The Washington Post
The guilty verdicts are justice for a lynching
The killing of Ahmaud Arbery, a young Black man who had the gall to jog through a mostly White neighborhood, was nothing but a classic lynching of the kind that could have happened a century ago.
We can say that in plain English now, with no hemming and hawing, following Wednesday’s jury verdict finding Arbery’s killers guilty of murder, aggravated assault and false imprisonment — the same crimes that White lynch mobs once regularly committed against Black Americans with impunity.
Lawyers for the three defendants — Travis Mcmichael; his father, Greg McMichael; and their friend William “Roddie” Bryan — played the race card repeatedly throughout the trial, perhaps seeing it as the only card they had. In Brunswick, Ga., a town where almost 60 percent of the population is Black, they managed to seat a jury with only one Black member. They resorted to just about every racist trope used to denigrate and demonize Black men over the years, suggesting that the armed killers had reason to fear the slight Arbery’s allegedly inhuman strength and malice. One defense lawyer, Laura Hogue, even went so far as to tell the jury that Arbery had “long, dirty toenails.”
Those defense attorneys utterly failed. It took just 11 hours of deliberation for the almost all-white jury to find the three White defendants guilty of lynching a Black man. Maybe there’s a glimmer of hope for justice in these United States after all.
“Mr. Arbery should be here today, celebrating the holidays” with his family, President Biden said in a statement after the verdict was read. He is right, of course. The Mcmichaels and Bryan made that impossible, and the fact that they now might spend the rest of their lives in prison is little comfort to a family that will have an empty seat at the Thanksgiving table this week and in all the years to come.
But maybe some future potential victim will be spared. Maybe some future potential lynch mob will be deterred. Maybe more White people will come to understand that jogging while Black is not a crime.
Or maybe not. I am relieved and encouraged by the way this horrible episode has ended. But it would be wrong to forget the shockingly retrograde events that started it all.
On Feb. 23, 2020, Arbery was jogging through a White neighborhood. The Mcmichaels and Bryan decided that he was suspicious — they thought he looked like someone who had been seen wandering through a house under construction and leapt to the conclusion that he might have committed some thefts in the area — and so they grabbed some guns, jumped into their pickup trucks and chased him down.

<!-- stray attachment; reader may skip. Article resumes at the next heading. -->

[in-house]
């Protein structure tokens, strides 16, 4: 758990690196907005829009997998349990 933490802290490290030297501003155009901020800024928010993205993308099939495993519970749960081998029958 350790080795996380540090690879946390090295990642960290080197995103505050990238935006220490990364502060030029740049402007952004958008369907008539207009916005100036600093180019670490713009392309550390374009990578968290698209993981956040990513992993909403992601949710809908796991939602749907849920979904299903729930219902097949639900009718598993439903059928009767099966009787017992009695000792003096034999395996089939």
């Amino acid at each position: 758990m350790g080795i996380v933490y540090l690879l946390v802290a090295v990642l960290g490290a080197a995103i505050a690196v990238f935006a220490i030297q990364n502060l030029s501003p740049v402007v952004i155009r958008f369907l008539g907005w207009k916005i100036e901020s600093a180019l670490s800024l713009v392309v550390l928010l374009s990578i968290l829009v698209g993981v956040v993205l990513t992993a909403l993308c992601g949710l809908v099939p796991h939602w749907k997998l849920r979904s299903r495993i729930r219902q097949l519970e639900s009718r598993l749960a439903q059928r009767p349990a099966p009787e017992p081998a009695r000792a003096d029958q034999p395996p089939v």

Arbery tried to run away from them, as any lone and unarmed Black man would do when being chased by a bunch of civilian White guys in pickup trucks. He ran for five minutes before they cornered him.
“There’s a Black male running down the street,” Travis Mcmichael said in a call to 911. That was the defendants’ justification for trying to make a “citizens’ arrest” under a state law dating to 1863, when Whites in Georgia were preoccupied with capturing runaway slaves.
In the confrontation, Travis Mcmichael killed Arbery with a shotgun blast. Outrageously, local authorities initially decided not to file any charges. The killing never would have drawn national attention had Bryan not captured the encounter on cellphone video, and had that video not been released and months later gone viral.
It is almost possible to reconcile the loud and clear guilty verdicts in the Arbery killing with last week’s equally emphatic acquittal in the trial of Kyle Rittenhouse. The men whom Rittenhouse shot in Kenosha, Wis., in 2020 did initiate contact with him. Rittenhouse had inserted himself — unwisely — into the chaos and confusion of an angry protest. Prosecutors in that trial allowed the jury’s focus to be narrowed to what was happening during the instants when Rittenhouse fired his Ar-15-style rifle, killing two men and wounding another.
I say “almost” possible because these two high-profile trials have delivered a mixed message to a divided nation. What they have in common is that they were both about vigilantism — about civilians, with no authority or training, arming themselves and rushing to “defend” their communities. In both incidents, people died tragically and needlessly. I wish Rittenhouse had been convicted of something, anything, if only as a deterrent to future potential camoclad crusaders.
But justice is supposed to be specific, not generalized. And the Arbery case was potentially more explosive because it was so specifically about race — and because it had such specific historical resonance.